On May 20, 2019, the US Supreme Court ruled that a licensor’s rejection of a trademark license in bankruptcy does not terminate the licensee’s right to continue using the licensed mark. Mission Product Holdings Inc. v. Tempnology LLC, 587 US __ (2019). The decision brings trademarks into alignment with how patents and copyrights are already treated under the Bankruptcy Code.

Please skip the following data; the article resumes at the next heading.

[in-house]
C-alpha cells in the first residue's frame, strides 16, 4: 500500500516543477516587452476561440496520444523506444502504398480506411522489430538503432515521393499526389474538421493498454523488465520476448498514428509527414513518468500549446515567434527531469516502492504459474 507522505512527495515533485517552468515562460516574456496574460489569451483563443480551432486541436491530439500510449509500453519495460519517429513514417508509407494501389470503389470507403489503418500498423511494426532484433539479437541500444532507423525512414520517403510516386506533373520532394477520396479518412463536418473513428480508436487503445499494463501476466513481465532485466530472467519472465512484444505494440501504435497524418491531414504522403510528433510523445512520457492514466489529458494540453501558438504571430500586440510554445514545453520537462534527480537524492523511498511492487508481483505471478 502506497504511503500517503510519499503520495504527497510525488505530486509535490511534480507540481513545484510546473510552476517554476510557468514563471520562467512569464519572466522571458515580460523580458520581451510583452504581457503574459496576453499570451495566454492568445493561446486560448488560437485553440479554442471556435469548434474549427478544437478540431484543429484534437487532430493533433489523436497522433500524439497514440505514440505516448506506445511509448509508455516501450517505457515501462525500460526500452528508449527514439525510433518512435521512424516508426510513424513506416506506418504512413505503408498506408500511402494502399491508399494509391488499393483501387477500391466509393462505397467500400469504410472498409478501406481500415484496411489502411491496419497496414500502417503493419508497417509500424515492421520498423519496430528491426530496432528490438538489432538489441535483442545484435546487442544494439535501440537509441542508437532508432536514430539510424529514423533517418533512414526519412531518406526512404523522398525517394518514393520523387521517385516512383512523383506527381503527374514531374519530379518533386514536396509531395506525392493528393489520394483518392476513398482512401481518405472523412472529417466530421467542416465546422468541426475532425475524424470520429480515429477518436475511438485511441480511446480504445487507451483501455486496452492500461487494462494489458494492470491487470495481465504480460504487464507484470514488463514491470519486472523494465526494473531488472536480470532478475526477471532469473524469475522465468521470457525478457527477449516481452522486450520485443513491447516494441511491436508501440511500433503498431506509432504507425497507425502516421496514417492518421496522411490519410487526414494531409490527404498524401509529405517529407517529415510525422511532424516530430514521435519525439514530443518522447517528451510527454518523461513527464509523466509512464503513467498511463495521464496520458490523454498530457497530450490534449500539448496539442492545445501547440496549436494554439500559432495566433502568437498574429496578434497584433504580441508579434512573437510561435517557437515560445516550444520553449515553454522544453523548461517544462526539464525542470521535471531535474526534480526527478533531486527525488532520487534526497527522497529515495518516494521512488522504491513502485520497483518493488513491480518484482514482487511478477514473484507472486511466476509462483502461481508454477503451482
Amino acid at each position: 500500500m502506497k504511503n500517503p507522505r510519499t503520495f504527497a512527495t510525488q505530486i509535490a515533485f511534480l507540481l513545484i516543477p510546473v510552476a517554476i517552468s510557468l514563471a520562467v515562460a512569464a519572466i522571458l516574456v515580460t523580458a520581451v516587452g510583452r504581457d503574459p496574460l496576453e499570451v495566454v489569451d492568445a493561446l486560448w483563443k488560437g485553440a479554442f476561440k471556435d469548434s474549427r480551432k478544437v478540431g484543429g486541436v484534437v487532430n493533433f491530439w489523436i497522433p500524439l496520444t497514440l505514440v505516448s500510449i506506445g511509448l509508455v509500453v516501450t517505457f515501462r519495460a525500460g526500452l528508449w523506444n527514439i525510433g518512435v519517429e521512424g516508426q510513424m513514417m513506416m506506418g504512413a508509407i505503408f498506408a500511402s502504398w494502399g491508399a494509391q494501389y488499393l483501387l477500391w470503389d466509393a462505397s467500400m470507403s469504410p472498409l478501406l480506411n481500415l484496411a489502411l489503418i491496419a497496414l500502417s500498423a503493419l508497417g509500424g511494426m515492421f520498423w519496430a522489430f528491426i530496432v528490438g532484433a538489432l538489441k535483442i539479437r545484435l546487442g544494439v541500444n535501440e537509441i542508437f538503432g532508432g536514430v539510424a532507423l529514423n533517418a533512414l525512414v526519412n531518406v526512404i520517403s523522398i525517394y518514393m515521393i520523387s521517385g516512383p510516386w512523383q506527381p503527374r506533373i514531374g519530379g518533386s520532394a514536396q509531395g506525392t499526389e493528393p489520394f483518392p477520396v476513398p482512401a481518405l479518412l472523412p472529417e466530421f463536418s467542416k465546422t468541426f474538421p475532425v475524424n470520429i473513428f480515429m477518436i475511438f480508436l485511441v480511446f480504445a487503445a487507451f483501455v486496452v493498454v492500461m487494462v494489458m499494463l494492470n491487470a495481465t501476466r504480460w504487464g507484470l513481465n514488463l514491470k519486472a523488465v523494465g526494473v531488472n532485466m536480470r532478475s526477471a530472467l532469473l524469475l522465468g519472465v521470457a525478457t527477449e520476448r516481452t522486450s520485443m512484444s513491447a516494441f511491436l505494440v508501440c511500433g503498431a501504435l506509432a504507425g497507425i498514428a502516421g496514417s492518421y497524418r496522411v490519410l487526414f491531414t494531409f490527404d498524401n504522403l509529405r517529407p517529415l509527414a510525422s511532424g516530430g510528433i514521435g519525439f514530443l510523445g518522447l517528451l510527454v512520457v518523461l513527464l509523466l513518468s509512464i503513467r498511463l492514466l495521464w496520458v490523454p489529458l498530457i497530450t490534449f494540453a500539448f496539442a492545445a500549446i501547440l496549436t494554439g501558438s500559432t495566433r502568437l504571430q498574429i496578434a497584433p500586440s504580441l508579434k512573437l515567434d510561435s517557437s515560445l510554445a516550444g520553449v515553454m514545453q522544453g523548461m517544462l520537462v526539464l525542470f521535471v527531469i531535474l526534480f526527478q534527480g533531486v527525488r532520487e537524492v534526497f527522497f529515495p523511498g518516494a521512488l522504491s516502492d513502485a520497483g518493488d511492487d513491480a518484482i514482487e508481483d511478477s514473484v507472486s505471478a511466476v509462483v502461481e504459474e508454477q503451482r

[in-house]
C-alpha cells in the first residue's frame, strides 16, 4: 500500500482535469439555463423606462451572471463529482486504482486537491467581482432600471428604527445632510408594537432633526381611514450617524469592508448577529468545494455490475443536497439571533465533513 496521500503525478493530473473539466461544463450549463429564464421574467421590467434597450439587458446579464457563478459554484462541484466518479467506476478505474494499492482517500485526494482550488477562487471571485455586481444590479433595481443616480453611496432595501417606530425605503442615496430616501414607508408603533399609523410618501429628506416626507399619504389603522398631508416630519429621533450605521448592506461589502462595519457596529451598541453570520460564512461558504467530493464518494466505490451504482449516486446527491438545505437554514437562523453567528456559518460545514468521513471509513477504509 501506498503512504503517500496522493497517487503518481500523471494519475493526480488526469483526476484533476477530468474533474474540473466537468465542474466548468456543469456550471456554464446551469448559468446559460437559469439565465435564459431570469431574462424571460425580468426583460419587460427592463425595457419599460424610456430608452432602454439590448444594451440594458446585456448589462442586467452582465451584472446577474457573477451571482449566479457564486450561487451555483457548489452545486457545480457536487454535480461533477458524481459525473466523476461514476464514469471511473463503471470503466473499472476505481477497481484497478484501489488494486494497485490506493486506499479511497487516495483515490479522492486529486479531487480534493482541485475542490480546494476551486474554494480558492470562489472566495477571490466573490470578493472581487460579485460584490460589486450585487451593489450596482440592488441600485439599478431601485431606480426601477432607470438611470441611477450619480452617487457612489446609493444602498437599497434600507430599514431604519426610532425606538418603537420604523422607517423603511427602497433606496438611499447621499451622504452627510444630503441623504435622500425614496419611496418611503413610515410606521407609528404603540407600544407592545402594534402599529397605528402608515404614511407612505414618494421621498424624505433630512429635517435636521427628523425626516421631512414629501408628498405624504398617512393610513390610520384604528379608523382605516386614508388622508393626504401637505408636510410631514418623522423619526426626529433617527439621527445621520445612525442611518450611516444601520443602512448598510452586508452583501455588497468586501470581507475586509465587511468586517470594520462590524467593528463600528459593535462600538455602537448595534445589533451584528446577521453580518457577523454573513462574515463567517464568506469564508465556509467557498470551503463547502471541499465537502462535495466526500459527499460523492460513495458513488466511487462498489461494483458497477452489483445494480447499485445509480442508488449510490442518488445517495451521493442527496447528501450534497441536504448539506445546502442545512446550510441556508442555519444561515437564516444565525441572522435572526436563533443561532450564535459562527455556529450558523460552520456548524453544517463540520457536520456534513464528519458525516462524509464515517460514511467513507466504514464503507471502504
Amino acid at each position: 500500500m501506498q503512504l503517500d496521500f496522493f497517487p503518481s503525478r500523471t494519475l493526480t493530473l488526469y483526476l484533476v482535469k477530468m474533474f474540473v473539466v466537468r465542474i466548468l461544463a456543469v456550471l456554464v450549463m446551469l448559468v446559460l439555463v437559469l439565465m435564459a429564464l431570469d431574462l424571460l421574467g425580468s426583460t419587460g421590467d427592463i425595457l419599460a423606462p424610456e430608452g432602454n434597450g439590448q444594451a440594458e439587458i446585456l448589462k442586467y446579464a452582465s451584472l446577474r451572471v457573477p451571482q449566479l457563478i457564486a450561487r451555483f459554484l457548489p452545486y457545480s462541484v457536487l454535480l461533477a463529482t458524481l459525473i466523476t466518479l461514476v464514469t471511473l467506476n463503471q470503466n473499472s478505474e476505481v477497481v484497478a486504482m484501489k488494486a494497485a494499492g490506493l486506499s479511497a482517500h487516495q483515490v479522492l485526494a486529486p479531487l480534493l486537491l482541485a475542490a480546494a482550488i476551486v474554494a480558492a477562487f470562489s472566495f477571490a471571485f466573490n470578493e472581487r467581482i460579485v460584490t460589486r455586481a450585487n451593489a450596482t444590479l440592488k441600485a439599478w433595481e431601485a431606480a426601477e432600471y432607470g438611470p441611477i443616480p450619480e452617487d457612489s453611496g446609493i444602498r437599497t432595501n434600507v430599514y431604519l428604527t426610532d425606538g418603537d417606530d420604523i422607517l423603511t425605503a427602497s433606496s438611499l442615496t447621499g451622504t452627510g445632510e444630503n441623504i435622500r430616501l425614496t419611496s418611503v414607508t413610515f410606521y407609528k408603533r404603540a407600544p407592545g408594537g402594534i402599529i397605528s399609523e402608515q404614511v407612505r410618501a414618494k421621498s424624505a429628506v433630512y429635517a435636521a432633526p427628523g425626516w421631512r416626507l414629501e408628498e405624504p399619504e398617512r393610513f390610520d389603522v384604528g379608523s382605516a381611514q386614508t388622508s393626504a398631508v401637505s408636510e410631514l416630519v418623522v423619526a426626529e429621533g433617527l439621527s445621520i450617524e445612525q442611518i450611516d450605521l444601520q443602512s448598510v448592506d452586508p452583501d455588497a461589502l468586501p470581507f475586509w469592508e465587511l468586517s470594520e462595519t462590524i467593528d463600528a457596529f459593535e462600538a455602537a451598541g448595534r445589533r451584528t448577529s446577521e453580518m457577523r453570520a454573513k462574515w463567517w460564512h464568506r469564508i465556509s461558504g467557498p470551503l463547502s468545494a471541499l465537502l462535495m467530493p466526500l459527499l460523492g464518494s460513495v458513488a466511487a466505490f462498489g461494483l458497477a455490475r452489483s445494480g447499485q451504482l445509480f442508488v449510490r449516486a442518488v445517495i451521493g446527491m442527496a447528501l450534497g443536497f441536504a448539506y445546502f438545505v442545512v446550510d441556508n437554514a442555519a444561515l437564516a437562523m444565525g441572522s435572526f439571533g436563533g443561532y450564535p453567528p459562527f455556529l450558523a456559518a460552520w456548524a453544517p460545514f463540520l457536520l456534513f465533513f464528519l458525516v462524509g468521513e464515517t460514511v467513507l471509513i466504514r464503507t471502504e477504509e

In a United States bankruptcy case, licensees of intellectual property are granted certain protections under Bankruptcy Code section 365(n) if a debtor rejects (terminates) the license. These protections, however, are not guaranteed when the debtor licensor is subject to a foreign insolvency proceeding. Nevertheless, as previously reported in the February 2012 issue of the International Restructuring Newswire, the United States Bankruptcy Court for the Eastern District of Virginia awarded these section 365(n) protections on US patents licensed by a debtor whose German insolvency proceeding was recognized under Chapter 15. The Fourth Circuit recently affirmed the bankruptcy court’s decision, and … Continue Reading